BEIRUT: The car bomb that ripped through the Beirut southern suburb of Haret Hreik Tuesday was one of four to rock the country in four weeks, and the third to target an area where Hezbollah enjoys support.
The 10:55 a.m. attack on the bustling Al-Arid Street in the southern suburb occurred just meters away from the site of a similar bombing earlier in the month and is the latest in a series of incidents that began right before the start of the year. The attack was claimed by the Nusra Front.
On Dec. 27 at around 9:45 a.m., a car bomb exploded near the Starco building in Downtown Beirut, targeting former Minister Mohammad Shatah’s vehicle as he was making his way to former Prime Minister Saad Hariri’s downtown residence, where a meeting of the March 14 coalition was underway.
The attack targeted Shatah, 62, who was a senior aide to Hariri. Eight people were killed in the bombing, including Shatah’s bodyguard Mohammad Tareq Badr, 16-year-old Mohammad Shaar and Anwar al-Badawi. At least 75 people were wounded.
Investigators tracked the path of the explosives-rigged vehicle, a Honda CRV, which was stolen in 2012 in Saadiyat, in Mount Lebanon, and sold in the Palestinian refugee camp of Ain al-Hilweh.
The U.S. Federal Bureau of Investigation assisted Lebanese authorities with the probe, which has made little progress.
Responsibility for the attack was not claimed, but it came three weeks before the start of trial of four Hezbollah suspects at the U.N.-backed Special Tribunal for Lebanon. The March 14 coalition pointed the finger of blame at the Syrian regime, which denied any involvement in the attack.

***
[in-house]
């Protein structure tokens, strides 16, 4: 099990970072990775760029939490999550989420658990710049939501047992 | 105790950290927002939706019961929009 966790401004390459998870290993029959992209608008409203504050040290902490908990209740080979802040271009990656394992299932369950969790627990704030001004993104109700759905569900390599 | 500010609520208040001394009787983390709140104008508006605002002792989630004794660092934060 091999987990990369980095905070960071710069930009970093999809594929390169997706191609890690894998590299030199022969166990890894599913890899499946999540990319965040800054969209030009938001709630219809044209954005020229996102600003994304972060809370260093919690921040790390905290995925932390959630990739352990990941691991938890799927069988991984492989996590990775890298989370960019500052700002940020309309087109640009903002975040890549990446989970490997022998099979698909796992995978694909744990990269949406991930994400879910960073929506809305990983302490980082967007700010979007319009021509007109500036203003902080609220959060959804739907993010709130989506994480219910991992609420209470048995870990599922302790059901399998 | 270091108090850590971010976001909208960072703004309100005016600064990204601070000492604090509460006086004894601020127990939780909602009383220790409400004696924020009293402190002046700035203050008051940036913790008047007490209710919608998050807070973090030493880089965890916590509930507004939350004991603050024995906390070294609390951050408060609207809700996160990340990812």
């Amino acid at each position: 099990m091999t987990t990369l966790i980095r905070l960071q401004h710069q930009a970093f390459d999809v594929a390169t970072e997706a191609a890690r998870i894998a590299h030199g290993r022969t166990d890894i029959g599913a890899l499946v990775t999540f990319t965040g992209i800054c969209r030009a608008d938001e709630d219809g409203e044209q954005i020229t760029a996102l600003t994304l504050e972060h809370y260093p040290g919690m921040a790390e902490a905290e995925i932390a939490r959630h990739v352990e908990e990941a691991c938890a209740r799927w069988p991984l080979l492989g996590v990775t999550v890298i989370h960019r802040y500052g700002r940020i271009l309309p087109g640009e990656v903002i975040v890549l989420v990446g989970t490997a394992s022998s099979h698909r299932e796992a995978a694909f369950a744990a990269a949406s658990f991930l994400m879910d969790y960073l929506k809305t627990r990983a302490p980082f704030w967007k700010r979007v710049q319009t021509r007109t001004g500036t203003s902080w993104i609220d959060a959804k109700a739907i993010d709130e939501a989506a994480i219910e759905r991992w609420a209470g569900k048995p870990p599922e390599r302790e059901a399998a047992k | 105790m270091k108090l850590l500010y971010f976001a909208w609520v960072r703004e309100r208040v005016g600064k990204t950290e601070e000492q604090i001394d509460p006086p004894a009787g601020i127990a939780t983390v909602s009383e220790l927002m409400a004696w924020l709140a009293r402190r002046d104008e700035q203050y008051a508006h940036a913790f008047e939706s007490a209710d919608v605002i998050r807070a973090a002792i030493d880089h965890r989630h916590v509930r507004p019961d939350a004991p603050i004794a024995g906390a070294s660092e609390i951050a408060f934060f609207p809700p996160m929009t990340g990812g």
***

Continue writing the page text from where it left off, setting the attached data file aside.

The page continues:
On Jan. 2 at 4:10 p.m., a 1993 dark green Grand Cherokee rigged with about 20 kilograms of explosive material detonated near Al-Jawad restaurant in the Beirut southern suburb of Haret Hreik, where Hezbollah enjoys broad support, killing five people and wounding 77 others.
The suicide bomber was later identified as 19-year-old north Lebanon resident Qotaiba Mohammad al-Satem, whose personal documents were discovered in the vehicle.
Less than a week after the attack, the Al-Qaeda-linked Islamic State of Iraq and Greater Syria claimed responsibility for the car bombing. A statement issued online by the group said the attack was “the first installment of a heavy account that awaits these shameless criminals,” referring to Hezbollah.
On Jan. 16 at 8:55 a.m., a rigged Kia Sportage exploded in the bustling city of Hermel, in the Bekaa Valley, killing five people and wounding 42 others, in what was believed to be a suicide attack.
The blast occurred during the morning rush hour near the town’s government building, while many were making their way to work.
Before the attack, Hermel, where Hezbollah also enjoys support, had been the site of frequent rocket attacks launched from Syria.
The attack was claimed by the Nusra Front in Lebanon, in retaliation for Hezbollah’s involvement in Syria. The dead were identified as Hussein Ali Omar, a Harmoush family member, and Syrian worker Hussein Nayef.
The remains of two other identified bodies, one believed to belong to the suicide bomber, were found at the site of the attack.